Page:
I've changed into a whole different person now and there's a lot of things that I've done that people may not agree with, but I called the album No Shame because I own up to everything that I've done. I don't regret what I'm saying. There are some things on the album that are gonna make people go, "What the fuck did he just say right now? Who would say that?" But I don't say anything that I feel any other person doesn't think. I just say it because it's my music. It's my artwork, you know, I just paint these pictures of what goes on in my mind and it's also therapy for me to create music because I don't really have much else in my life. So whenever I'm feeling a certain way, I just go straight to the studio and put it all down. But this album, it's a dark album, for sure.

Listen to the album on Apple Music

You mentioned that you hit a downfall. Would you care to elaborate on that?

I would say it stems from me kinda losing a relationship that I had with a girlfriend in Australia and a bunch of other crazy stuff. And then, you know, also me being kinda down from my last record label coming to an end, Funk Volume. So that's pretty much where the dark stuff comes from. I don't wanna fully say everything right now because I don't want things to come out too soon ’cause I don't wanna show all my cards, but over time, I will be painting the picture of everything that's been going on.

It's just right now would be way too soon to pull the mask off. The album is very revealing. I've made a lot of songs that have inspired people and my music has been therapeutic to me, but it's mostly been therapeutic to others. They tell me, "Yo, your music kept me from doing drugs. It made me stop doing this and stop doing that. It made me become better," but I've always felt that in my personal life, I haven't had much to make me feel better. So I resorted to things to make me feel better that people may not have agreed with and that may not have fully aligned with what I preached in the past.

And as I said, I have no shame. That's why the album's called No Shame, and "Happy Ending," for one, that's why everyone is so shocked that, but the fact is that has been going the whole time. Even when I was making those songs, because when I'm down, those are the times I go to those places, but there's been other things on the album that are gonna shock people just as much and they're gonna have something to say but it's my life and no one has to listen to me. It's not like I'm forced in everybody's face. I'm one click away from getting me the fuck out of there that easy and never see me, but yeah, I'll elaborate later in the future, but I cant right now.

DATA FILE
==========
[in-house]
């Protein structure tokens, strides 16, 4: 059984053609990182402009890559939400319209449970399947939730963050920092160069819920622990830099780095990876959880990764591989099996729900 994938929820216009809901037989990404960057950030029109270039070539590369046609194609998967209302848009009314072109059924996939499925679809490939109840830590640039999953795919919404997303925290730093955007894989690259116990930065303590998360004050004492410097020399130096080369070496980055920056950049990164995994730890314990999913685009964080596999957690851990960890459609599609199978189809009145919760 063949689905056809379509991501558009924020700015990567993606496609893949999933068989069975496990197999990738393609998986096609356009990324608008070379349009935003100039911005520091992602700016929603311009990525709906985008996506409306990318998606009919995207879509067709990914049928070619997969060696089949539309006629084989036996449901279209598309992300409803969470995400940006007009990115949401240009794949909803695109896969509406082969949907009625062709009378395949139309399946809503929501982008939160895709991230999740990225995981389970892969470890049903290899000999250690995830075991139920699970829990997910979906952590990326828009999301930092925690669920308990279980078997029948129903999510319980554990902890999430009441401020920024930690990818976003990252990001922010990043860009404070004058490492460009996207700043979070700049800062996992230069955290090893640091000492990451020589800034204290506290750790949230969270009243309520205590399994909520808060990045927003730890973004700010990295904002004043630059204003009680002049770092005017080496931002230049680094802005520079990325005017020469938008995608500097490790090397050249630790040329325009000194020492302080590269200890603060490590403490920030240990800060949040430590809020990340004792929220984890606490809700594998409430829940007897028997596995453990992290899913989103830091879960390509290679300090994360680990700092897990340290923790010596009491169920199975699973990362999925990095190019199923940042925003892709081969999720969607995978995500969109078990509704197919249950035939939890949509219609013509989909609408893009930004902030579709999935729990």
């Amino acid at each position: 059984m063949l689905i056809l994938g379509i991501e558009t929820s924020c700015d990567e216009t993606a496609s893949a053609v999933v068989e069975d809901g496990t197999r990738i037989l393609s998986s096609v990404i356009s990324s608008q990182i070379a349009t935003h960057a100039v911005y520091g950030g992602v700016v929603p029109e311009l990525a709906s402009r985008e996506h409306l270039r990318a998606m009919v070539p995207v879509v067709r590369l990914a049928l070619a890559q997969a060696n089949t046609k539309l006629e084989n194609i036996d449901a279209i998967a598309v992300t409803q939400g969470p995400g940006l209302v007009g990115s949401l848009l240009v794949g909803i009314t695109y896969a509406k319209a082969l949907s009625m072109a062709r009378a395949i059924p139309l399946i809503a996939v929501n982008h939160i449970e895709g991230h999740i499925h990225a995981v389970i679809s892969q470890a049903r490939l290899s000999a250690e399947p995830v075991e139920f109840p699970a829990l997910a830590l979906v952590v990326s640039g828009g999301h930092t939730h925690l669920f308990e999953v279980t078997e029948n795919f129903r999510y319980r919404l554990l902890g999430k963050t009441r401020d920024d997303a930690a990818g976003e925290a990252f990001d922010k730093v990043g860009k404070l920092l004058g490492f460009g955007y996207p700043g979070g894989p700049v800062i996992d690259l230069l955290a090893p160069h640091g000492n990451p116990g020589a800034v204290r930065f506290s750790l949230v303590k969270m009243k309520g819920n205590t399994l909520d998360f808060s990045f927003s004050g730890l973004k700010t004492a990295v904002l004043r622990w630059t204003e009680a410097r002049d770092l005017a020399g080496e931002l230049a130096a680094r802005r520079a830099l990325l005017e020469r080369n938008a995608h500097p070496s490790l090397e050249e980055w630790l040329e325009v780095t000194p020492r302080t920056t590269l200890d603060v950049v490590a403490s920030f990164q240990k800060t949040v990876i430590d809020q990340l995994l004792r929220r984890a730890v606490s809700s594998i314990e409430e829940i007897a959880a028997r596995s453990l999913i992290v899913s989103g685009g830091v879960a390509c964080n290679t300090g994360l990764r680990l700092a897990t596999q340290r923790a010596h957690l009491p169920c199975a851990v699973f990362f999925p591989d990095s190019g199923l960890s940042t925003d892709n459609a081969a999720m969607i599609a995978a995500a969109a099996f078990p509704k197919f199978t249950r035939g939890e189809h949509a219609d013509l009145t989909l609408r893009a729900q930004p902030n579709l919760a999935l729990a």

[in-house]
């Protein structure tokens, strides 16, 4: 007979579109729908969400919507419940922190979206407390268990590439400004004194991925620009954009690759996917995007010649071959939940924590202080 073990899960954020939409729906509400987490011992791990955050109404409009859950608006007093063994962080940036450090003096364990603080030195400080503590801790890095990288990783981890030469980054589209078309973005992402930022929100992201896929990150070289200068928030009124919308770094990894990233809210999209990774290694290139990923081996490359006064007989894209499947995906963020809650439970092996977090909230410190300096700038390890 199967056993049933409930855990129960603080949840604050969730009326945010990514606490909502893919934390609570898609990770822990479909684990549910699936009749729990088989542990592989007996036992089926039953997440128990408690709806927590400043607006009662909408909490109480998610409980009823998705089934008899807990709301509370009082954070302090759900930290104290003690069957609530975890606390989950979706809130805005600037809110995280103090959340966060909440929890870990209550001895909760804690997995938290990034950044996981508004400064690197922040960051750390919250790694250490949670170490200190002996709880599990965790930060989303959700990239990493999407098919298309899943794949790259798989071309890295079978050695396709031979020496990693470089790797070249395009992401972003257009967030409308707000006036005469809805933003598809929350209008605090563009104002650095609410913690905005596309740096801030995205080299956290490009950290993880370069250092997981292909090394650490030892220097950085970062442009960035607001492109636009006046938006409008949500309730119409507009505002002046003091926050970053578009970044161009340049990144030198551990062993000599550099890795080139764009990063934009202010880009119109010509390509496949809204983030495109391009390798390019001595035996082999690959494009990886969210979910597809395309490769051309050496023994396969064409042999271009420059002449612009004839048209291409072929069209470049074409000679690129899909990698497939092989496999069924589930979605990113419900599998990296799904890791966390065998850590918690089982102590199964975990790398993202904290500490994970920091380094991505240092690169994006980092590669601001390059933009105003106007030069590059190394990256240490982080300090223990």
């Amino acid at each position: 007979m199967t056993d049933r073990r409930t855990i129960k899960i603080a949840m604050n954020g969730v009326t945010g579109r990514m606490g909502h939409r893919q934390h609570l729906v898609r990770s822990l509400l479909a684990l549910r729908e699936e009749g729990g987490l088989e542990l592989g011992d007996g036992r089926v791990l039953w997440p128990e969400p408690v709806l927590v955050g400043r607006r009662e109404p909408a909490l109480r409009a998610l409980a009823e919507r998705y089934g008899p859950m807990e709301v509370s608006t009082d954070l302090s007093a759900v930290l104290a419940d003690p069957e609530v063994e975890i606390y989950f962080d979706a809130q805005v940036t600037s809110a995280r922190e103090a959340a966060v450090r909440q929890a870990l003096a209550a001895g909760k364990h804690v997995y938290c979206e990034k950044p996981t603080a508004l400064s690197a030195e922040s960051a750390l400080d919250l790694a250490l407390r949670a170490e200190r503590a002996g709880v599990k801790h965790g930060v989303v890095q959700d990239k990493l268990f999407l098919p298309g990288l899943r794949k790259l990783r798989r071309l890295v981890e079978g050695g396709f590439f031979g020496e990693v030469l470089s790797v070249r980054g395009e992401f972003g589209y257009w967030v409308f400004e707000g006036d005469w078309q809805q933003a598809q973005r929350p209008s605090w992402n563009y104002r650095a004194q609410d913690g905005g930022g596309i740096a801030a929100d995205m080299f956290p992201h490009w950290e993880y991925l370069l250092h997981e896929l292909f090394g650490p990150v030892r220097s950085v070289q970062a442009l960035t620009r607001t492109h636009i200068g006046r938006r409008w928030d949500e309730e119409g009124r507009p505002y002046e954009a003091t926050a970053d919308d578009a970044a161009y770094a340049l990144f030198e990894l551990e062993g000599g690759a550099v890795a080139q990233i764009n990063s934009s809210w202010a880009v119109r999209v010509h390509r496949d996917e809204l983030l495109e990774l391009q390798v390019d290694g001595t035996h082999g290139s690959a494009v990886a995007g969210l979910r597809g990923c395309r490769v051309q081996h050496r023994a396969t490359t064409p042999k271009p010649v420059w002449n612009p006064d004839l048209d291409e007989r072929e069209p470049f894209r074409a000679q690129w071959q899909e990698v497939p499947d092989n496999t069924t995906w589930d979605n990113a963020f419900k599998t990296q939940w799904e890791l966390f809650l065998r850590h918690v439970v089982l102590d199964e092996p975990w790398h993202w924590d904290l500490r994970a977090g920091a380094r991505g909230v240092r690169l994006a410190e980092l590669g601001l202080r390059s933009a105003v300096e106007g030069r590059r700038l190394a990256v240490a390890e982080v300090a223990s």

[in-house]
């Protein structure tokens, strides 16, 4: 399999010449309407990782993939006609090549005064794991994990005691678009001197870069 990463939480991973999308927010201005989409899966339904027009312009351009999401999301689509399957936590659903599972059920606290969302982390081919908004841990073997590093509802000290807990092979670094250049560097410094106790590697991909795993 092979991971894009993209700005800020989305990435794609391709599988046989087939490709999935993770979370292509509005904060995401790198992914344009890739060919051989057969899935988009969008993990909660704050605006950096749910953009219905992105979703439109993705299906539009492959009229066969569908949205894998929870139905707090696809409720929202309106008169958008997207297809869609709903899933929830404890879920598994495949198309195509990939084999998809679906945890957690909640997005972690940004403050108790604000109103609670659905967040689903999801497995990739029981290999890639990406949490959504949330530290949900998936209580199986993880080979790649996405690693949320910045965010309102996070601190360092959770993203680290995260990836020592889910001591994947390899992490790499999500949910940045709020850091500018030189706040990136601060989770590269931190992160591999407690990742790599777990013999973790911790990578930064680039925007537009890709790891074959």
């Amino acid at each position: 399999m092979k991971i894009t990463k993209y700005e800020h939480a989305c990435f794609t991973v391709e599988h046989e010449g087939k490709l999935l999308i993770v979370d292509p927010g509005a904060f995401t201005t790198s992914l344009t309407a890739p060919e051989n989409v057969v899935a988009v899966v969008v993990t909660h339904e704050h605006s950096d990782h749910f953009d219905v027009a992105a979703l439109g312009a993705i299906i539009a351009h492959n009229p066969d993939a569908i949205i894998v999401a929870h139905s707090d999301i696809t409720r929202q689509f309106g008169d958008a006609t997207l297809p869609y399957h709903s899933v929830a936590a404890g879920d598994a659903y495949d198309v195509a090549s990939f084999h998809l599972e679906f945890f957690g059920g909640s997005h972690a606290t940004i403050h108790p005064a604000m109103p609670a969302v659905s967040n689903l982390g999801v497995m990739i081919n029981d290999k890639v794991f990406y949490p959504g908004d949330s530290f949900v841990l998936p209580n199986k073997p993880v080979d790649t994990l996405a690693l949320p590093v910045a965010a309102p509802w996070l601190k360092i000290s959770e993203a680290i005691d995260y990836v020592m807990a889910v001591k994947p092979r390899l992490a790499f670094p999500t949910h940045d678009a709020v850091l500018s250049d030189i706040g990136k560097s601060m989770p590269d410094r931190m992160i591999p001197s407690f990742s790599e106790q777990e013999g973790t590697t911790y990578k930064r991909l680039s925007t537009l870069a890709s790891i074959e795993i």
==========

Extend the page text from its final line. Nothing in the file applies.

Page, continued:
You also spoke on some changes that you made. Do you care to speak on that?

Well, I've become a colder human being now. My mentality on a lot of things... I'm not as happy as I used to be. I view the world as if I almost think the world is against me and I feel like nothing I ever do is right so I'm just at a point where I'm 32 years old and I feel I have nothing but my music and my music career. And even then, every single one of my fans is extremely judgmental about what I should and should be doing with my life and you know, I don't have much.

So when you're in that space of not having family and people trying to tell you how you should live and how you should be, it pushes you into a place where you just become a savage on all levels—where your tolerance level for bullshit is a lot lower. It's like I'm walking around now and I know I'm a asshole now, not to everybody, but I know..

You can turn that switch on.

And I own up to it and I don't have shame in doing it because I now know, sometimes trying to be a nice guy, when you're trying to play that role, people are still gonna screw you over and I realized if you really wanna accomplish life, sometimes you have to take an aggressive approach and just say I'm the boss of my god damn life and if you don't like the way I'm living, then get the fuck away from me, period. So that's just the way it is now. So the look in my eye is a lot colder than it was a year or two ago.

Are there any guest appearances the fans can look forward to?

These are just people that I've worked with in the past that I know. There's a guy from Australia, his name is Joey Tee ("Panorama City"), I did a song with him. There's another guy that works in Los Angeles, his name is Eric Tucker ("Black Sheep"). I did a song with him as well. And there is another guy, I believe he's from Los Angeles, his name is Micheal Speaks ("Marcus' Gospel"). I have a song with him as well. And these guys, they just did choruses on certain songs. And I have one beat ("Black Sheep") that was made by Harry Fraud who's from out here in New York. So that's pretty much all of the features.